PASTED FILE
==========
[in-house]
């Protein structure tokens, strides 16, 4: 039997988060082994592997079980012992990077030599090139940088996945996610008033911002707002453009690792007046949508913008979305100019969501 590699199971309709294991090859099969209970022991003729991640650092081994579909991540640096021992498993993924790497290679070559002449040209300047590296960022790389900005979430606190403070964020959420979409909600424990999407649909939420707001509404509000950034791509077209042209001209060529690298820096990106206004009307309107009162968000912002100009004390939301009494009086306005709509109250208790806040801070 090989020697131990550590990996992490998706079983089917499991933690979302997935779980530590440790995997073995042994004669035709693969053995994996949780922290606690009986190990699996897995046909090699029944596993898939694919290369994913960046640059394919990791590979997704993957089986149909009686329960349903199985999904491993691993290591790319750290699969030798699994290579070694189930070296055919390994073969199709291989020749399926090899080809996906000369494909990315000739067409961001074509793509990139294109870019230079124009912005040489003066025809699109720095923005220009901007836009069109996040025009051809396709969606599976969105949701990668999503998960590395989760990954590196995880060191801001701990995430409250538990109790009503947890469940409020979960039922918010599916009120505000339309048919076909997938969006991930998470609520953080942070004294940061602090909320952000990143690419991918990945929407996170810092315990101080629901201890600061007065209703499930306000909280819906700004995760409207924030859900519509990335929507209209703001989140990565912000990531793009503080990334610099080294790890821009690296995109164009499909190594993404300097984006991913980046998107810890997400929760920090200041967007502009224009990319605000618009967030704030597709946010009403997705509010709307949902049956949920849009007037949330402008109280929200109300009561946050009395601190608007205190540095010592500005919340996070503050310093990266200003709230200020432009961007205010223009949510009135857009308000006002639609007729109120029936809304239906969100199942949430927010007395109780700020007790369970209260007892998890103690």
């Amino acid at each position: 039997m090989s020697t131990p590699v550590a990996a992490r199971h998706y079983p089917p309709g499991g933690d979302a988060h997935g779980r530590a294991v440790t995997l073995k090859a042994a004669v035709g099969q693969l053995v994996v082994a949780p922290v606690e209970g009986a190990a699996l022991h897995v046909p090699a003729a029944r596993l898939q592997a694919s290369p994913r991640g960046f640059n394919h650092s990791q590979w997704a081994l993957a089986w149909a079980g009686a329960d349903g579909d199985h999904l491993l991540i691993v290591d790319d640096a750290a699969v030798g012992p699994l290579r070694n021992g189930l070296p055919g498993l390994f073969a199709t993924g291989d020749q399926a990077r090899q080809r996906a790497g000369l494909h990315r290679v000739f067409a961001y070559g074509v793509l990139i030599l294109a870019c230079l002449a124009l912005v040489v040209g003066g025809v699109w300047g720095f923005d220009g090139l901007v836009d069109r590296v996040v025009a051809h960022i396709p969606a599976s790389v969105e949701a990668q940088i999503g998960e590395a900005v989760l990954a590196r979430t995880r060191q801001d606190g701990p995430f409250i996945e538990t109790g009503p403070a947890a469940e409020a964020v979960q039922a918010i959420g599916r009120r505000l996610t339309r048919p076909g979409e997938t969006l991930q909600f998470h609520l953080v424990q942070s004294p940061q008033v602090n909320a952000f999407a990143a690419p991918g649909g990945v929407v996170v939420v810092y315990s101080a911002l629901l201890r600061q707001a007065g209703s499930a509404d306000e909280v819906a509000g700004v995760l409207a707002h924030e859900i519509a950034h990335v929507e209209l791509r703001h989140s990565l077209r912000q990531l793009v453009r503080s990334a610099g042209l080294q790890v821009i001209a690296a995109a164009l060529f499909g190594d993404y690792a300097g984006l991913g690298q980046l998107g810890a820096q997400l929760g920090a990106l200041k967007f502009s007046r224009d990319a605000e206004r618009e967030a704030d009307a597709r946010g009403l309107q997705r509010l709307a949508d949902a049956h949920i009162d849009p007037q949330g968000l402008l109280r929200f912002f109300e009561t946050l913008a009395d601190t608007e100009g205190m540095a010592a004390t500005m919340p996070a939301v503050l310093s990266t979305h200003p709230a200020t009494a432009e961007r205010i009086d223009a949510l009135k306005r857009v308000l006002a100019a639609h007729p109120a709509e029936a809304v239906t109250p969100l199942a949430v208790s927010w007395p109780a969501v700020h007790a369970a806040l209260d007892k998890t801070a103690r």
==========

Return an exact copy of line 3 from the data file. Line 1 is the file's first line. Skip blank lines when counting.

């Amino acid at each position: 039997m090989s020697t131990p590699v550590a990996a992490r199971h998706y079983p089917p309709g499991g933690d979302a988060h997935g779980r530590a294991v440790t995997l073995k090859a042994a004669v035709g099969q693969l053995v994996v082994a949780p922290v606690e209970g009986a190990a699996l022991h897995v046909p090699a003729a029944r596993l898939q592997a694919s290369p994913r991640g960046f640059n394919h650092s990791q590979w997704a081994l993957a089986w149909a079980g009686a329960d349903g579909d199985h999904l491993l991540i691993v290591d790319d640096a750290a699969v030798g012992p699994l290579r070694n021992g189930l070296p055919g498993l390994f073969a199709t993924g291989d020749q399926a990077r090899q080809r996906a790497g000369l494909h990315r290679v000739f067409a961001y070559g074509v793509l990139i030599l294109a870019c230079l002449a124009l912005v040489v040209g003066g025809v699109w300047g720095f923005d220009g090139l901007v836009d069109r590296v996040v025009a051809h960022i396709p969606a599976s790389v969105e949701a990668q940088i999503g998960e590395a900005v989760l990954a590196r979430t995880r060191q801001d606190g701990p995430f409250i996945e538990t109790g009503p403070a947890a469940e409020a964020v979960q039922a918010i959420g599916r009120r505000l996610t339309r048919p076909g979409e997938t969006l991930q909600f998470h609520l953080v424990q942070s004294p940061q008033v602090n909320a952000f999407a990143a690419p991918g649909g990945v929407v996170v939420v810092y315990s101080a911002l629901l201890r600061q707001a007065g209703s499930a509404d306000e909280v819906a509000g700004v995760l409207a707002h924030e859900i519509a950034h990335v929507e209209l791509r703001h989140s990565l077209r912000q990531l793009v453009r503080s990334a610099g042209l080294q790890v821009i001209a690296a995109a164009l060529f499909g190594d993404y690792a300097g984006l991913g690298q980046l998107g810890a820096q997400l929760g920090a990106l200041k967007f502009s007046r224009d990319a605000e206004r618009e967030a704030d009307a597709r946010g009403l309107q997705r509010l709307a949508d949902a049956h949920i009162d849009p007037q949330g968000l402008l109280r929200f912002f109300e009561t946050l913008a009395d601190t608007e100009g205190m540095a010592a004390t500005m919340p996070a939301v503050l310093s990266t979305h200003p709230a200020t009494a432009e961007r205010i009086d223009a949510l009135k306005r857009v308000l006002a100019a639609h007729p109120a709509e029936a809304v239906t109250p969100l199942a949430v208790s927010w007395p109780a969501v700020h007790a369970a806040l209260d007892k998890t801070a103690r």